# How does a general operator in a tensor product space act on operators explicitly written as the tensor product of operators in each subspace?

Suppose I model an atom as a two-level system with states $$|g \rangle$$ and $$|e\rangle$$, with eigenvalue equations $$\hat{H_1}|g\rangle = g|g \rangle$$ and $$\hat{H_1}|e\rangle = e|e \rangle$$, and an electromagnetic wave as a harmonic oscillator, with eigenvalue equation $$\hat{H_2}|n\rangle = \hbar\omega_p(n+\frac{1}{2})|n\rangle$$. The whole system would have a Hamiltonian given by $$\hat{H_0} = \hat{H_1}\otimes \hat{I_2} + \hat{I_1}\otimes \hat{H_2} = \frac{\hbar\omega_a}{2}(|e \rangle \langle e|-|g \rangle \langle g|)\otimes \hat{I_2} + \hbar\omega_p\hat{I_1}\otimes\left(\hat{a}^†\hat{a}+ \frac{1}{2}\right).$$ A perturbation is turned on:
$$\delta \hat{H} = \alpha(|g \rangle \langle e|+|e \rangle \langle g|)\otimes (\hat{a}+\hat{a}^ †).$$ Where $$\alpha$$ is a constant. To find the rotated stated $$\bar{\delta H}$$, I must compute $$\bar{\delta H}= e^{\frac{i\hat{H_0}t}{\hbar}}\delta \hat{H} e^{-\frac{i\hat{H_0}t}{\hbar}}$$. I have some trouble understanding how the operators act in these cases. To generalize, suppose $$\hat{A}$$ is an operator defined in subspace $$\zeta_1$$ and $$\hat{B}$$ is an operator defined in subspace $$\zeta_2$$, then $$\hat{A}\otimes\hat{B}$$ is an operator defined in the tensor product space $$\zeta =\zeta_1 \otimes\zeta_2$$, (As $$\delta H$$ in this case). If I define $$\hat{C} = \hat{D}\otimes\hat{E}$$ with $$\hat{D}$$ in $$\zeta_1$$ and $$\hat{E}$$ in $$\zeta_2$$. I think is reasonable to state: $$\hat{C}(\hat{A}\otimes\hat{B}) = (\hat{D}\otimes\hat{E})(\hat{A}\otimes\hat{B}) = (\hat{D}\hat{A})\otimes (\hat{E}\hat{B}).$$ (Right?).
In this particular case I can take $$\hat{C}$$ as $$\hat{C} = e^{-\frac{i\hat{H_0}t}{\hbar}}$$ which lives in the tensor product space, but since I don't have it in the explicit product of two operators in each subspace, I don't know how to compute $$\bar{\delta H}$$. So far I have done is to compute the action of $$\bar{\delta H}$$ on the eigenstates of $$\hat{H_0}$$, which are $$|e \rangle\otimes |n \rangle$$ and $$|g \rangle \otimes |n \rangle$$ for $$n=0,1,2,..$$.

I would really appreciate any insight on these tensor properties.

• What is the question, actually? Do you want to compute $e^{iH_0t}$? If so, does this help? This seems like a rather unnecessary long post, tbh. The title of this post is very confusing, too. Commented Dec 31, 2022 at 18:24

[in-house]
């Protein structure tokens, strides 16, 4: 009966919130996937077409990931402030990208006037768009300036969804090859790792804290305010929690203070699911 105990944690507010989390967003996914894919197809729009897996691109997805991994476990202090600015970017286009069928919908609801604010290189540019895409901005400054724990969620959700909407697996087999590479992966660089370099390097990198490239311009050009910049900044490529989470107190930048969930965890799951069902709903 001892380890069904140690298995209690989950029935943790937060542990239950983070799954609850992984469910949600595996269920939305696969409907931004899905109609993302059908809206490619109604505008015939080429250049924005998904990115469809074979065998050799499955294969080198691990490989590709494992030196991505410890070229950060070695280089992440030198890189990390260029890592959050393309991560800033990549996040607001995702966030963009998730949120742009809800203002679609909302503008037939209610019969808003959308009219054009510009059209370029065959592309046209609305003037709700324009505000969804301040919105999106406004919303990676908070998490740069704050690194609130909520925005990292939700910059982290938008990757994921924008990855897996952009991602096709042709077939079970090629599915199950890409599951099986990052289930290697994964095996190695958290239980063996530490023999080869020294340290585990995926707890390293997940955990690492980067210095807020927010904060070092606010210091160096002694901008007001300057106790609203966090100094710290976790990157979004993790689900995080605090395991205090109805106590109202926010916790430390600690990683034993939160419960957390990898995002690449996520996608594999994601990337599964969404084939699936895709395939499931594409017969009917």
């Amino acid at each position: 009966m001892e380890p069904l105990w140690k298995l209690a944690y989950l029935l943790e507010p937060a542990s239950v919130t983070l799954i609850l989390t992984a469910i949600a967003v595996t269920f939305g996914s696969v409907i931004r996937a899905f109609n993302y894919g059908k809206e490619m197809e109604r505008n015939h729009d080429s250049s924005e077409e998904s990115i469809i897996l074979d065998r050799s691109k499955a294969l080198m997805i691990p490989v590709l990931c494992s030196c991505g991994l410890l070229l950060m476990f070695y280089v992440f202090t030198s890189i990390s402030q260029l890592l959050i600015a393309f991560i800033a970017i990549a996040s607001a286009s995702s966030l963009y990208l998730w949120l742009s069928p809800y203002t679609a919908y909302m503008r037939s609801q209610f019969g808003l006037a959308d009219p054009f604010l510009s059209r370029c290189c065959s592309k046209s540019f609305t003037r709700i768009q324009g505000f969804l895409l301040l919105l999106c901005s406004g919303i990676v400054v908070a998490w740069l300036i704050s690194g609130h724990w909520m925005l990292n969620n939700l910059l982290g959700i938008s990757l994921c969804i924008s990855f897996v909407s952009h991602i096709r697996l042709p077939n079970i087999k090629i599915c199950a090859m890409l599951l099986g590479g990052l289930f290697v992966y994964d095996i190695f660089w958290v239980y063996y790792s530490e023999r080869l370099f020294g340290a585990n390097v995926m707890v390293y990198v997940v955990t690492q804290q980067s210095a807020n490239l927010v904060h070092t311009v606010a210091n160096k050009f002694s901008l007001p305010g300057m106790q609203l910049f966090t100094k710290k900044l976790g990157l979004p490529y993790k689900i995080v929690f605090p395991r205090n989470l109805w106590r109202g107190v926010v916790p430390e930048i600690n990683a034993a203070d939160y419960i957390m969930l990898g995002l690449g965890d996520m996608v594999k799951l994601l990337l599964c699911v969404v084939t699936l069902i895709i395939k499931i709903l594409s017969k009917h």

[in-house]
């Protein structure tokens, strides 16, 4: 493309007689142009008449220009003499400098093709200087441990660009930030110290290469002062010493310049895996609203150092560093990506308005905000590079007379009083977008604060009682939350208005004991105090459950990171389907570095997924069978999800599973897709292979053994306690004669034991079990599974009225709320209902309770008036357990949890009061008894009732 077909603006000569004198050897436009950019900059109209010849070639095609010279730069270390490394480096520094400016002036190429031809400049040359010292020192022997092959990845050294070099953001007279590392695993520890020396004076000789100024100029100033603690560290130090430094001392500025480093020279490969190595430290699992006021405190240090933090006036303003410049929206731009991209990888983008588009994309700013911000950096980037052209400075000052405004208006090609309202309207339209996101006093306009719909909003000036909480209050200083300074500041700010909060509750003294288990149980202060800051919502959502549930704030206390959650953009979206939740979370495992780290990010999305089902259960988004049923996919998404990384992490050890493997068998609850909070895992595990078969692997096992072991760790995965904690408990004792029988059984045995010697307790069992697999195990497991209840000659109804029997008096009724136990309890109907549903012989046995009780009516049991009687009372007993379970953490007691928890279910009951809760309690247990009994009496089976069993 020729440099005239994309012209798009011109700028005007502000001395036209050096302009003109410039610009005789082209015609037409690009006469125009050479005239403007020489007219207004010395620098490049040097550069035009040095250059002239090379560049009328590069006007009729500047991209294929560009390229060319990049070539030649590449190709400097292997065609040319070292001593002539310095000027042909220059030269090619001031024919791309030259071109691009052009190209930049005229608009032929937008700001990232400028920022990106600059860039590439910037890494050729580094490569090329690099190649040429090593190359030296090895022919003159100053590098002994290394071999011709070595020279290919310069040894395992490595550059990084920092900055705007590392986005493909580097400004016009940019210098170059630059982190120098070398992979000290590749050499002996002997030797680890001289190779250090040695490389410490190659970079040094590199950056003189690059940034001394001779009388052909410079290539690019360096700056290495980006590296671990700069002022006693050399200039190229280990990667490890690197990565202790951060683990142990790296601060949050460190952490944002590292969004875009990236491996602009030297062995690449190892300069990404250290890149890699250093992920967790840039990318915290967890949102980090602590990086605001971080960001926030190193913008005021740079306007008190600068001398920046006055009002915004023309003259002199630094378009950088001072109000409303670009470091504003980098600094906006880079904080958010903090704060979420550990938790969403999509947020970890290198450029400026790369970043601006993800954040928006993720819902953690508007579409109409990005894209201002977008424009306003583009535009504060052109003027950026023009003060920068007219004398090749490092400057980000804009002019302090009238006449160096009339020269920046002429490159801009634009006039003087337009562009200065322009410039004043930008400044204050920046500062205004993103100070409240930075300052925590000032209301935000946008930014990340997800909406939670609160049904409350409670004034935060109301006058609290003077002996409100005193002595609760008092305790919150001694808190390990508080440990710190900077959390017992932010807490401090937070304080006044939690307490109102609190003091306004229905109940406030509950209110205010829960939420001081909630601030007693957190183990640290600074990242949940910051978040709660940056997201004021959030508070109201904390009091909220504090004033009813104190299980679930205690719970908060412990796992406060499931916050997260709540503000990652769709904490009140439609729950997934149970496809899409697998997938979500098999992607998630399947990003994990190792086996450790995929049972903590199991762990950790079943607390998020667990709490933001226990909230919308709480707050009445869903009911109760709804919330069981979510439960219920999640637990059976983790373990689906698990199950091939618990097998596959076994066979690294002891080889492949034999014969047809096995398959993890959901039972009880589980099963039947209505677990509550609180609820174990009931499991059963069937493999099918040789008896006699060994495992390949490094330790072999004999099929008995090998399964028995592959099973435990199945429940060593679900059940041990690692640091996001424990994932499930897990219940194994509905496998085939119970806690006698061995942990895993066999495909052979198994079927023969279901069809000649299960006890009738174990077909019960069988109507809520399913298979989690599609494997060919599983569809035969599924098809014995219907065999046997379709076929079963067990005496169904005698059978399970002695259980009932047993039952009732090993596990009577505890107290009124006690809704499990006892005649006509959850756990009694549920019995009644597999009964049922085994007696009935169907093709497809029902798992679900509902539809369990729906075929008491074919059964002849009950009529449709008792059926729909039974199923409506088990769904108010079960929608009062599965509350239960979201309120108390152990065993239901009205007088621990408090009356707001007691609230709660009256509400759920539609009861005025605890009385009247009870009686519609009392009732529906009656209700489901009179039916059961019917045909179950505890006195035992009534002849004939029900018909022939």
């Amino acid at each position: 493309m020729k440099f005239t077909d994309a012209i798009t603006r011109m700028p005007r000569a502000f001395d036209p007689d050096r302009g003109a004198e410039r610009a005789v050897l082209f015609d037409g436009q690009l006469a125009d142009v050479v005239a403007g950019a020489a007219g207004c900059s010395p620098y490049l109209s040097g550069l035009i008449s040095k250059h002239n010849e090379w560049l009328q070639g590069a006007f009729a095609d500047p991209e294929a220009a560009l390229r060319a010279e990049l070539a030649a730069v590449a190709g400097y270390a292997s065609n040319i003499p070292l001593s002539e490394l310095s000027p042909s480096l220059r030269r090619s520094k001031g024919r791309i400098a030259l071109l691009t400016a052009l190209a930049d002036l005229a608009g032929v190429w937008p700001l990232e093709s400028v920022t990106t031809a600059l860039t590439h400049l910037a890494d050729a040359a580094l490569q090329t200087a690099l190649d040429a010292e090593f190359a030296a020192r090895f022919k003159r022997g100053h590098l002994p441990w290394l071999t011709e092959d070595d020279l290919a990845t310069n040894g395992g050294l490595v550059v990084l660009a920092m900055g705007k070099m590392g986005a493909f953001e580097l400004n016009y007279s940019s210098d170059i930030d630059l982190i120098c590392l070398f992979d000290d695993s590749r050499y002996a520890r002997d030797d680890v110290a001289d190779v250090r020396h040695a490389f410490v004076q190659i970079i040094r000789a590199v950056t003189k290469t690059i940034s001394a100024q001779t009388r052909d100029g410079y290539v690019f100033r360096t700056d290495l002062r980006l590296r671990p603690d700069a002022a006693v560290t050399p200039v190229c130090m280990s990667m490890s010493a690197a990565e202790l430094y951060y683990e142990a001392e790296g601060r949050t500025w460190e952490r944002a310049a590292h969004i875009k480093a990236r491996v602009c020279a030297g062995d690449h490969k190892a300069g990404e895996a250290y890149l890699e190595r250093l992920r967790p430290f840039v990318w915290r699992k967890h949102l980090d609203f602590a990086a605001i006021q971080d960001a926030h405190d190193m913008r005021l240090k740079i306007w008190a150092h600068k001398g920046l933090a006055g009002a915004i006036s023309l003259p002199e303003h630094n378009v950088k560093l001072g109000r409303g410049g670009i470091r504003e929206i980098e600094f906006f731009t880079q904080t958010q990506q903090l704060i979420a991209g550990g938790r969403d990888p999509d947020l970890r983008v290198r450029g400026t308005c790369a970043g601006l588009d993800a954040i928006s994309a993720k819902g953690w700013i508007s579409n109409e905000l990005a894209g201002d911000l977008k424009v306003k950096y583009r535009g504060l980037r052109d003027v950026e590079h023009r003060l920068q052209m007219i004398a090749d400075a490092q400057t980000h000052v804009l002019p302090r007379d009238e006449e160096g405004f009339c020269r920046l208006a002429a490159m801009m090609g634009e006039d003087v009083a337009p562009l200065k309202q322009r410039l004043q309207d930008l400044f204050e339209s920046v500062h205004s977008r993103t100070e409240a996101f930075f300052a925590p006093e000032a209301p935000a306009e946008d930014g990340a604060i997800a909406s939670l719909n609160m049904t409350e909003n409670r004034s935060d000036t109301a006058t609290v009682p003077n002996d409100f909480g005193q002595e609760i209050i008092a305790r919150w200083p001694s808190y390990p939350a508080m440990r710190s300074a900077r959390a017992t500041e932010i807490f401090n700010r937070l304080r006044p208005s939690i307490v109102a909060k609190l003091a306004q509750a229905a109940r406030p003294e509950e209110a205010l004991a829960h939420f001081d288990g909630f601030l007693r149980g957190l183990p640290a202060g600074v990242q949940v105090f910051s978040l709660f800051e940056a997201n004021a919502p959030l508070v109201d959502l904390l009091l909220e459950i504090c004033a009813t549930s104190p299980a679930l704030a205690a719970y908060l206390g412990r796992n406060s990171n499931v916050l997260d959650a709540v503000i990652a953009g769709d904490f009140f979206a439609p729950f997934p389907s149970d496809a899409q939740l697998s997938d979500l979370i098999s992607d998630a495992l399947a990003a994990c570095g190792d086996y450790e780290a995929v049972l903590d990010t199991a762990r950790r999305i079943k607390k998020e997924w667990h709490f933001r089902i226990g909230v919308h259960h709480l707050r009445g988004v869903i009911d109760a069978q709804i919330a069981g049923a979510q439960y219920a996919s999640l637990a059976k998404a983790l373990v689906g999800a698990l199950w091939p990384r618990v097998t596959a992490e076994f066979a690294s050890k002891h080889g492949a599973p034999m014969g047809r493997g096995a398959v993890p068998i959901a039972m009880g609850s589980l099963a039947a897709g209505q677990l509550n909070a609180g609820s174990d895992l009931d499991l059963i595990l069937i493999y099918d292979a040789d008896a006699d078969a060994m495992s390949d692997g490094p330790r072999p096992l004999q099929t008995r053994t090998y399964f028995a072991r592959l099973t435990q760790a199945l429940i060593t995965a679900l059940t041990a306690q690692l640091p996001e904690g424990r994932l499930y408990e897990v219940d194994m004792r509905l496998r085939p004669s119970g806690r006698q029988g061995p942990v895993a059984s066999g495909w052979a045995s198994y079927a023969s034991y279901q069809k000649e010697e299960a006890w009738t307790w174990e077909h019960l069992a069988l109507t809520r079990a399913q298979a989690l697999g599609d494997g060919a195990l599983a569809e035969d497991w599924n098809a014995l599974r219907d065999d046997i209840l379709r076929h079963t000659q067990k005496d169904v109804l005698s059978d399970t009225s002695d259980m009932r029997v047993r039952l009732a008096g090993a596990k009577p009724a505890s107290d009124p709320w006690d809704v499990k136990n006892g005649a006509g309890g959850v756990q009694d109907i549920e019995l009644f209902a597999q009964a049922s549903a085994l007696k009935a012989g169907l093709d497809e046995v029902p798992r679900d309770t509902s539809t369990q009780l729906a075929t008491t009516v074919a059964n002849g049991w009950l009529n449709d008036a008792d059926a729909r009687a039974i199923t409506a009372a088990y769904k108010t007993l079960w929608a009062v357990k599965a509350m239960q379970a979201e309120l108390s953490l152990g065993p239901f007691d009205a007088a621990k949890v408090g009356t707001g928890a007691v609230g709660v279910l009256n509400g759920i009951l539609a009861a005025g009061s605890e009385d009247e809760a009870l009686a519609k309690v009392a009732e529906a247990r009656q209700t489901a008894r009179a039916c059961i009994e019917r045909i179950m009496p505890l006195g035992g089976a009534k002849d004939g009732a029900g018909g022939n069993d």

The thing you wrote with the operator $$C = D \otimes E$$ is correct.

The thing you may have missed is that the operator $$H_0$$ is the sum of two terms $$H_{1,2}$$, each of which acts in different subspaces of the full Hilbert space. This means that the two terms $$H_{1,2}$$ commute with each other. So when we write $$\exp (\lambda (A + B))$$ for $$[A,B]=0$$, we can just write this as $$e^{\lambda (A+B)} = e^{\lambda A} \, e^{\lambda B} = e^{\lambda B}\, e^{\lambda A}$$. If $$[A,B]\neq 0$$, then we use the Baker-Campbell-Hausdorff formula.

In other words, $$\exp (- i H_0 t) = \exp (- i H_1 t) \, \exp (-i H_2 t)$$. This might be all you need to move forward, but just in case, here's the rest:

This whole thing is even easier if you define the Pauli operator $$Z = \left| g \middle\rangle \hspace{-0.3mm} \middle\langle g \right| - \left| e \middle\rangle \hspace{-0.3mm} \middle\langle e \right|$$ so that $$H_1 = \hbar \omega_a Z / 2$$ and $$\exp (- i H_1 t / \hbar) = \cos (\omega_a t / 2) \, \mathbb{1} - i \, \sin (\omega_a t/2) \, Z$$ and $$\exp ( - i H_2 t / \hbar ) = \exp( - i \omega_p t \, N / 2 )$$ up to a phase that will be cancelled by $$\exp ( + i H_2 t / \hbar )$$

Now, $$\delta H = \alpha \, X \otimes (a + a^{\dagger})$$, and we have:

$$e^{i \, H_0 \, t/\hbar} \, \delta H \, e^{-i \, H_0 \, t/\hbar} \, = \, \left[ \, e^{i \, \omega_a \, Z / 2} \, X \, e^{-i \, \omega_a \, Z / 2}\, \right] \otimes \left[ \, e^{i \,\omega_p \,t \, \hat{N}/2} \,\left( \hat{a} + \hat{a}^{\dagger} \right) \, e^{-i \,\omega_p \,t \, \hat{N}/2} \, \right]$$

$$= \left[\, \left( \cos^2 (\frac{\omega_a \, t}{2} )- \sin^2 (\frac{\omega_a \, t}{2} ) \right) \, X + i \, \sin (\frac{\omega_a \, t}{2} )\, \cos (\frac{\omega_a \, t}{2} ) \, \left[ Z, X \right] \, \right] \otimes \sum\limits_{n=0}^{\infty} \frac{(i \, \omega_p / 2)^n}{n!} \, \left[ \hat{N}, \hat{a} + \hat{a}^{\dagger} \right]_n$$

where I used the Campbell identity (one of the BCH guys), where $$[A,B]_0 = B$$, $$[A,B]_1 = [A,B]$$, $$[A,B]_2 = [A,[A,B]]$$, and so on. We then use $$[\hat{N},\hat{a}]=-\hat{a}$$ and $$[\hat{N},\hat{a}^{\dagger}]=\hat{a}^{\dagger}$$ to find

$$e^{i \, H_0 \, t/\hbar} \, \delta H \, e^{-i \, H_0 \, t/\hbar} \, = \, \left[\, \cos (\omega_a \, t) \, X - \sin (\omega_a \, t )Y \, \right] \otimes \left[ \, e^{- i \, \omega_p \, t/2} \, \hat{a} + e^{i \, \omega_p \, t/2} \, \hat{a}^{\dagger} \right]$$

as the answer? Unless I made some algebraic mistakes.

In this case, it's easiest just to deal with the operators. Whenever you deal with tensor-product Hilbert spaces (or many-body quantum mechanics in general), it can be helpful to imagine implicit identities attached to every single- or few-body operator.

• Thank you so much for your answer!. Commented Jan 5, 2023 at 14:08